2. In 1884 an ailing woman named Eudokia N. Fifli from the village of Haraka in Zorakos came to Monemvasia yelling and gesturing as one possessed by demons. It was Bright Friday and in the Church of Panagia Chrysafitissa there was an all-night vigil going on for the feast of the Life-Giving Spring. At 10:00 pm Eudokia came into the church unexpectedly. When she saw the pious women there she became very afraid. In her hand was some bread, so she went towards the holy icon and said to the Theotokos: "Eat bread also my Mother". After she said this the gold and silver offerings on the icon began to shake and a noise was heard coming from them. Eudokia fell on her knees and prayed till dawn, after which she was completely healed.

3. In 1886 a man named Kyriakos Dimotsis came from the village of Asopos, and he suffered from lunacy. It was the feast of the holy icon, which is the Monday of Saint Thomas. When he entered the church he was completely healed.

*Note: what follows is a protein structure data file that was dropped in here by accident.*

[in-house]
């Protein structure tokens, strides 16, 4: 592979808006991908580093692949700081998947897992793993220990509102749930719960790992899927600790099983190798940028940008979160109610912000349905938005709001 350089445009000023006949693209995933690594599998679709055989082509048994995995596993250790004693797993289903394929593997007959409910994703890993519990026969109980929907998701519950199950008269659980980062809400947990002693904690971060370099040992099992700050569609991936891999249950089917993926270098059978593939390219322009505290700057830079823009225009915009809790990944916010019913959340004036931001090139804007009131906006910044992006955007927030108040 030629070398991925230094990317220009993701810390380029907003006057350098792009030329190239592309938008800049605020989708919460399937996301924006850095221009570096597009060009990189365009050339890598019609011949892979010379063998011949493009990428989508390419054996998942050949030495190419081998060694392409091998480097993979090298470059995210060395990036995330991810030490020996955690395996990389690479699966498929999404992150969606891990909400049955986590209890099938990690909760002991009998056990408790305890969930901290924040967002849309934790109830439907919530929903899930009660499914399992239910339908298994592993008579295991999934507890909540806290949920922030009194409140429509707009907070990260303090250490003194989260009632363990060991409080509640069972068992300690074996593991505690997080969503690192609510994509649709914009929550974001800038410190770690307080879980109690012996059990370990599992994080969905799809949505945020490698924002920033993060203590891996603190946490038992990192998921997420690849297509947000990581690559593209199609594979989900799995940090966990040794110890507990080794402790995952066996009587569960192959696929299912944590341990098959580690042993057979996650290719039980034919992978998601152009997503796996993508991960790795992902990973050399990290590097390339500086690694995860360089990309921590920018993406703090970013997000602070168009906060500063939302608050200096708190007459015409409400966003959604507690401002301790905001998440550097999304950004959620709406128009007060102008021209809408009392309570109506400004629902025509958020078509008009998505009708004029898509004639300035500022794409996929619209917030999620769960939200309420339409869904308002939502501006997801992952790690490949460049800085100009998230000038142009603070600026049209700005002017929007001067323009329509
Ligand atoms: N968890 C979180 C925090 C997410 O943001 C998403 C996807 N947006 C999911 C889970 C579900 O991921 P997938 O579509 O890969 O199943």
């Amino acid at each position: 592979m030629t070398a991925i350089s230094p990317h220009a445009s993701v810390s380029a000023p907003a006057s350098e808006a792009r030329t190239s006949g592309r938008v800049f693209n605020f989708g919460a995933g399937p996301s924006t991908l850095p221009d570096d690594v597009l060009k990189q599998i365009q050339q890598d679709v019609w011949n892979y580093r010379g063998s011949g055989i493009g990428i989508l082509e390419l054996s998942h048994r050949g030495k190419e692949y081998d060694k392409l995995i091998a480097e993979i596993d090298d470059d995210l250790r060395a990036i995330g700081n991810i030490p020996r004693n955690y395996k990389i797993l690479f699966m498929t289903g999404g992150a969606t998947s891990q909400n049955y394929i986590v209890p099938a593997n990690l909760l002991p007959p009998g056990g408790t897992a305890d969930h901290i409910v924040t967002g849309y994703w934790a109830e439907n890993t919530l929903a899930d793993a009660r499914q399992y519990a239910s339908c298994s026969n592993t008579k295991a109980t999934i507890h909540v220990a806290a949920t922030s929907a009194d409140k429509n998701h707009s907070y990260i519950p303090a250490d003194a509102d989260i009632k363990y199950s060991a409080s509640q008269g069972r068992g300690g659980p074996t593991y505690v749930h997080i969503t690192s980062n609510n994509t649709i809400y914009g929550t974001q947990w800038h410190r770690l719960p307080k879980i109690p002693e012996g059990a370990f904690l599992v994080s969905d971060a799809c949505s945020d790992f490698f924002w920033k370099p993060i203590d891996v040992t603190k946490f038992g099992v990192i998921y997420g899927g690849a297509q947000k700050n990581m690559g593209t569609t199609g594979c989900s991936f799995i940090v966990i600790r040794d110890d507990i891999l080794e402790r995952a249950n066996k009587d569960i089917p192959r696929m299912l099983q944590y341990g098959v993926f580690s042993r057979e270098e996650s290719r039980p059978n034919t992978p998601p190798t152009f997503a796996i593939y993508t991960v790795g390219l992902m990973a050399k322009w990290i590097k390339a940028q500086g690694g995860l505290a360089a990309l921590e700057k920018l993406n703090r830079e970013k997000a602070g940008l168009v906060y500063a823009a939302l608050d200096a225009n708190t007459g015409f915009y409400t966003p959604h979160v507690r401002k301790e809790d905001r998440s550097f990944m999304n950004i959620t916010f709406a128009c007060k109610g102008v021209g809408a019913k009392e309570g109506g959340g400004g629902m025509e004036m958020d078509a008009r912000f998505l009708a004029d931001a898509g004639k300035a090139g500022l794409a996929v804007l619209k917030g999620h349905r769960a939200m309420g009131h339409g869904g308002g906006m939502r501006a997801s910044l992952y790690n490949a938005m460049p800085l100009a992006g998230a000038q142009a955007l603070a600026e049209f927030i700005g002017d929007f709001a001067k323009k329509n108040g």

4. Similarly a woman in 1884 named Kalomoira Sembebou, from Lyra in Monemvasia, suffered with lunacy. She also was healed by the Panagia, after which she went to the Monastery of Myrtidiotissa in Kythera and became a nun.

5. A Muslim owned a house next to the Church of Panagia Chrysafitissa, and wanting to build an extension he decided he needed to destroy part of the church. His intention was to build a bath house where part of the church was for himself and his wife and children, as the Turks were wont to do. And this he did. The Christians prayed about this matter. Suddenly the children of the Muslim man began to die one by one, so that the man became childless. One day the man was going to the bath house to wash up, when he saw a woman that looked as if she was going to drown the man. From that time forward no one lived in that house, and no one even dared to ever urinate anywhere near the church but outside it, lest they face a particular judgment for not keeping the place chosen by the Mother of God as a sacred shrine. Every Saturday the Turks who lived nearby would offer incense to the Virgin Mary after this event, and when they offered silver and gold offerings to the holy icon they were healed of any ailments they may have. Thus we see that whoever glorifies and honors the Mother of God becomes a partaker of the grace given to her by God.

Ὡς δῶρον οὐράνιον, τῇ εὐδοκίᾳ τῇ σῇ, ἡ πόλις ἐκτήσατο, Μονεμβασίας Ἁγνή, τὴν θείαν Εἰκόνα σου· ᾗ περ καὶ προσιοῦσα, Χρυσαφίτισσα Κόρη, λαμβάνει ἀεὶ ἐκ ταύτης, πᾶσαν χάριν βοῶσα· Χαῖρε Κεχαριτωμένη, ὁ Κύριος μετὰ σοῦ.

Source: Translated by John Sanidopoulos